The project, as described above, was probably the best that could be devised for the expenditure of the small amount of funds allotted, and if completed it might have held the bank for some time. The banks here are very high, and the water in front, 200 feet from shore, ranges from 43 to 59 feet in depth below mean low water, with a moderately strong current at all stages. These conditions are suitable to the creation of strong eddies between the spurs, and these once created rapid erosion of the unprotected intervals would have taken place, which would probably eventually have destroyed the spurs themselves, or else cut them away from the bank. How

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During the high waitr vf this vason the work as plaed proirini tie bank to a wasidcrabit estrot against further caring ang the murder, there having been but little caring between tkt varius lais up to the tice vreining work the following var. But know the size crib a very large [uwket had been escarat by the streg tudy ertaini by this erib. Plate XLIT. This edds paket. and Sole others that had formed below the town, showed eirar.y that the bank was subjet to rapid destruction if attacked in this way and that the locality was not one where spurs could be used to advantage.

There became available this season a new appropriation of $3.5.1**), and the promit for the expenditure of this sum called for the abandonment of the old project and the substitution for it of continuous work, using as far as possible the sill mats already in place and removing the old and damaged crib above low water.

Active operations were begun September 1. Three subaqueous mats, 2013 fert wide, were constructed in the intervals between the four sill mattresses placed the preceding season, each new mat lap. ping at the head and foot over the old ones. Below the fourth of the sill mattresses a new mat was constructed, continuing the work downstream about 100 feet. Along this entire length the bank was graded to the usual slope of 1 on 3. except at the salient left at the site of the lowest spur by the eddy earing. Here the grade was made Hatter and the point rounded off somewhat to diminish the strength of the eddy.

The bank was then pared, and according to the project this should have been extended to near the top of the bank, but the shortage of the stone supply prevented this, and as a result at the end of the season the paring reached only to the 18-foot stage, except at and near the point where it extended to the top of the bank, it being expected that the point, on account of its saliency, would be subjected to stronger attack at high water.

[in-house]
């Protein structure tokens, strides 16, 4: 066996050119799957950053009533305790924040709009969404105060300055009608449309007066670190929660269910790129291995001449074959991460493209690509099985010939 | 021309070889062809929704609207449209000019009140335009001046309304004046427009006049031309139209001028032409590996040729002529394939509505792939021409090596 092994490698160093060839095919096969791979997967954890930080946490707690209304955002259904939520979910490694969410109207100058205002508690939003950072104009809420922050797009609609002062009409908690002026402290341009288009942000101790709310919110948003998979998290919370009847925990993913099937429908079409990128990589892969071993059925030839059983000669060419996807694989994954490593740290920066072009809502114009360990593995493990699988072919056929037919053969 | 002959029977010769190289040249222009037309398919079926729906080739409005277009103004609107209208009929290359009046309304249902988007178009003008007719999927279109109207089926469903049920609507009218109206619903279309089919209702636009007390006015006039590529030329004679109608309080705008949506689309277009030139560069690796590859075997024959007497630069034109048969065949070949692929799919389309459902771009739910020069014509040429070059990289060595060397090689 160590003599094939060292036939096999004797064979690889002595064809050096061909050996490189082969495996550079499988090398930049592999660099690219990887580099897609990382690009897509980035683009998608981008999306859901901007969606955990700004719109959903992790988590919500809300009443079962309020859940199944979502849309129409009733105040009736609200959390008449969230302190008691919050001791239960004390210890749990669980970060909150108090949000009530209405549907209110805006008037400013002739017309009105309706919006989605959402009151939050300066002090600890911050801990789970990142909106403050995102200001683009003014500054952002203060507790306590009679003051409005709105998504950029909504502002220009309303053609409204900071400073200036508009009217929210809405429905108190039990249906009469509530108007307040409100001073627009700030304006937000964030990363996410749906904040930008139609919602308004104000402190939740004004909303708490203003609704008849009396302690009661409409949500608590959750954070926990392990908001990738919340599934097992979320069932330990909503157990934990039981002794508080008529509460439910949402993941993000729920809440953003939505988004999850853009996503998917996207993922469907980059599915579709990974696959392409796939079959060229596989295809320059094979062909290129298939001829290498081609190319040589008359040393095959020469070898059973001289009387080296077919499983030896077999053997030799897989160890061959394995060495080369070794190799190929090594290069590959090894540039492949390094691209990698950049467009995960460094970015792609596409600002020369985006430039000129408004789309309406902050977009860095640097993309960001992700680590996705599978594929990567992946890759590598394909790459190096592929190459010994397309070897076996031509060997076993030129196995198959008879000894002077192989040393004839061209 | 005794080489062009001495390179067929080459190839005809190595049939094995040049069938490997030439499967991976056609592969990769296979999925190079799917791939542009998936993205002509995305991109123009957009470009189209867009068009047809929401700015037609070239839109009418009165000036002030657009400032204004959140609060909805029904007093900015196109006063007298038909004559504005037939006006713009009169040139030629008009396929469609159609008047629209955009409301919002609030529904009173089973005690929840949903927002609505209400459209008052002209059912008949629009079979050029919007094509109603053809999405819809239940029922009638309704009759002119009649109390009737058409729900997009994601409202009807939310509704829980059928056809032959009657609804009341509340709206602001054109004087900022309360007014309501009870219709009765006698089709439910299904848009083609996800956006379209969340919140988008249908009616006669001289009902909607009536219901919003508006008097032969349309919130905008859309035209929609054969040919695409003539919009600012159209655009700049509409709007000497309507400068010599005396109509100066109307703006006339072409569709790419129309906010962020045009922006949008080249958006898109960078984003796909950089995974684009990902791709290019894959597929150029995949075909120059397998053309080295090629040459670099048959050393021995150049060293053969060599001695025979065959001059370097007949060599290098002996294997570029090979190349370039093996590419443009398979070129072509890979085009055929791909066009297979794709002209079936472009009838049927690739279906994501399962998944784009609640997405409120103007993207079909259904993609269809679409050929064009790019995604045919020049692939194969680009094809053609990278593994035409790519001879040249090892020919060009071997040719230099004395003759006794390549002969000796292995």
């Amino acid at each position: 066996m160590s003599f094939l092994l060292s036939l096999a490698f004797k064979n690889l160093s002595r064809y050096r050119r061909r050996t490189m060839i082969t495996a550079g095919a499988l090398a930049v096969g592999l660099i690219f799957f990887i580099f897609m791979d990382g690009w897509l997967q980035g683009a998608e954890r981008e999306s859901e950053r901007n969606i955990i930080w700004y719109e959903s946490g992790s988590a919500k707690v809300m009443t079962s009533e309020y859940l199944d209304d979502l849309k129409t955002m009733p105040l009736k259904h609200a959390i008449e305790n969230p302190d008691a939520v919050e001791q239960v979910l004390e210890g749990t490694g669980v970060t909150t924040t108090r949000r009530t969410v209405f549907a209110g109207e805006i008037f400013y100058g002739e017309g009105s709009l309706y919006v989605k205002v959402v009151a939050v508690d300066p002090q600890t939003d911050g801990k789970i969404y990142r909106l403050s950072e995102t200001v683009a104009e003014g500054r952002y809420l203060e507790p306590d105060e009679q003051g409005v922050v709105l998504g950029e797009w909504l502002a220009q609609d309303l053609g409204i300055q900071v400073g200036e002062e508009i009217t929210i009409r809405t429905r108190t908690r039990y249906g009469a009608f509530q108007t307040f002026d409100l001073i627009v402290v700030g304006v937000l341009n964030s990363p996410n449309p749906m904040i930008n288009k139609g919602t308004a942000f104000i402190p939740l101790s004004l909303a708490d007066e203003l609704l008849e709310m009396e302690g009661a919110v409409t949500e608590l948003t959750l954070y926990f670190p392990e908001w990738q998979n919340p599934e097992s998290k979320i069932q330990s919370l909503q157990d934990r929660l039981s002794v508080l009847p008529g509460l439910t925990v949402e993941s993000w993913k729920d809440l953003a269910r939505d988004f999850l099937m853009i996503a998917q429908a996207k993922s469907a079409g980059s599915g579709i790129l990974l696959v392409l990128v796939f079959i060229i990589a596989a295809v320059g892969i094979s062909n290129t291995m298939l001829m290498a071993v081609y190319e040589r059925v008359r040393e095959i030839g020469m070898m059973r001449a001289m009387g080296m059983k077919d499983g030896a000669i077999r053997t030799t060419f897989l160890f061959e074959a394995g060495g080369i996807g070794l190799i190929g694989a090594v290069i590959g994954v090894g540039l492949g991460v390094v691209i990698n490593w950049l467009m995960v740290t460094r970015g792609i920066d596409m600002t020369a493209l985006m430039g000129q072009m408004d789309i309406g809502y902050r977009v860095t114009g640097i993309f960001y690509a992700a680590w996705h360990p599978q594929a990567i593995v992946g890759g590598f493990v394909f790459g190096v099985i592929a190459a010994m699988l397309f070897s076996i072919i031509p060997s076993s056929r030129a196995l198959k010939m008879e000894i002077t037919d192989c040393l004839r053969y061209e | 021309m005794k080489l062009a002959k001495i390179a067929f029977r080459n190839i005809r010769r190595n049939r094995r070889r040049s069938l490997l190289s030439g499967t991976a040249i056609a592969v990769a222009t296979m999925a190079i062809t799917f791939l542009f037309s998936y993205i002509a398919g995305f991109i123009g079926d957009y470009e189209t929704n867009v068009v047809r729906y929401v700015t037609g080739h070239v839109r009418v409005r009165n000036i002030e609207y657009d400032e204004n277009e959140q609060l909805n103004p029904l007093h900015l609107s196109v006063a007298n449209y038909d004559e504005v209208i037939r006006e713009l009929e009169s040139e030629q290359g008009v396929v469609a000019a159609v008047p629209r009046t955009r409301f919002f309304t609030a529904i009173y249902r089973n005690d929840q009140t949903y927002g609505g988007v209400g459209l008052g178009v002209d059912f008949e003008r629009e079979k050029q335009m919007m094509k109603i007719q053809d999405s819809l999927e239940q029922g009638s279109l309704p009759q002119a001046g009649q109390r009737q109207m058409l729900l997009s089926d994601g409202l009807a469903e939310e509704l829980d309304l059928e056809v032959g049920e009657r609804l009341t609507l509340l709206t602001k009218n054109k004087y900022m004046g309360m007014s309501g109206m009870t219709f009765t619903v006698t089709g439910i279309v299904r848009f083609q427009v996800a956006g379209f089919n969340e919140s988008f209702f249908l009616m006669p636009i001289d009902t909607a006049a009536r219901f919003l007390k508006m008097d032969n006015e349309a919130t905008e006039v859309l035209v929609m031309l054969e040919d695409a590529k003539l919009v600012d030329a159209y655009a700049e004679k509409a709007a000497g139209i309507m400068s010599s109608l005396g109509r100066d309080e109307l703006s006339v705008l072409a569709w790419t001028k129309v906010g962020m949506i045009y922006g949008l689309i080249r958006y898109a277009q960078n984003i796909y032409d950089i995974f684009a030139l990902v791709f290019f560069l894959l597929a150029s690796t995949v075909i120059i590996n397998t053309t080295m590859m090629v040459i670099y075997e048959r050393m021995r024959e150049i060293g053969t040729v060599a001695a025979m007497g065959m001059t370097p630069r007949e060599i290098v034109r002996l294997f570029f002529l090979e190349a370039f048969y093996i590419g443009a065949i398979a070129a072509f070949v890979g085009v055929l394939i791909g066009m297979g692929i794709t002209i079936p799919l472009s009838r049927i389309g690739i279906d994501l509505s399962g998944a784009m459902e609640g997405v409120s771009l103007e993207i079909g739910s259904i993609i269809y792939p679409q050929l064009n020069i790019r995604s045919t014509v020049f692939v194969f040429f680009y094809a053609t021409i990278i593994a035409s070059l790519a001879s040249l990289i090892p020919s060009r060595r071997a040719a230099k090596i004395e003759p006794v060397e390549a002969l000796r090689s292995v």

The revetment as thus constructed is continuous for 1,890 feet of bank and has effectively stopped the caving.

Since 1899 there have been no funds available for further work, and no damage has been done to the existing revetment except at two or three places, where concentrated surface drainage has

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caused some settlement of the bank paving. This matter has been called to the attention of the city authorities and they have promised to prevent further damage from this cause. However, below the town caving has gone unchecked, and there have been shown here some good examples of eddy caving that have been previously described. (See page 19.) It is probable that if this caving is pot checked it will eventually work up back of the existing revetment and destroy it. Consequently, it is expected that in the near future funds will be made available for use at Caruthersville, to be espended in extending the paving to the top of the bank and in continuing the revetment downstream.

The total cost of this revetment at Caruthersville has been $55,000

Plum Point Reach.-(From 150 to 170 miles below Cairo.) The banks along this reach have been revetted at several localities : Daniels Point. (From 150 to 152 miles below Cairo, right bank.) Ashport Bend. (From 153 to 156 miles below Cairo, left bank.) Fletchers Bend. (From 158 to 161 miles below Cairo, right


Plum Point. (One hundred and sixty-four miles below Cairo,
left bank.)
Osceola Bar. (From 163 to 166 miles below Cairo, right bank.)
Bullerton Bar. (From 166 to 168 miles below Cairo, right bank.)
Craighead Point. (One hundred and sixty-nine miles below
Cairo, right bank.)

Daniels Point.--As has been previously stated, the revetment work at this locality was begun in 1889, when 5,300 feet of bank were revetted with what was at that time the standard type for such work. Faults began to develop in the work at the next high water and became greater as time went on. Repairs were made in 1891 and 1892, but these failed to stop the destruction of the work.


(Plate XLV.) No further work was done here until this season, and when operations were renewed it was found that of the 5,300 feet put in only about 900 feet now remained in good condition, one piece 500 feet long near the lower end and another 400 feet long some distance below the head of the work. Above this several hundred feet of work had been completely destroyed by the river cutting in behind it. Soundings along the other damaged parts of the work seemed to show that the river mats were still in existence,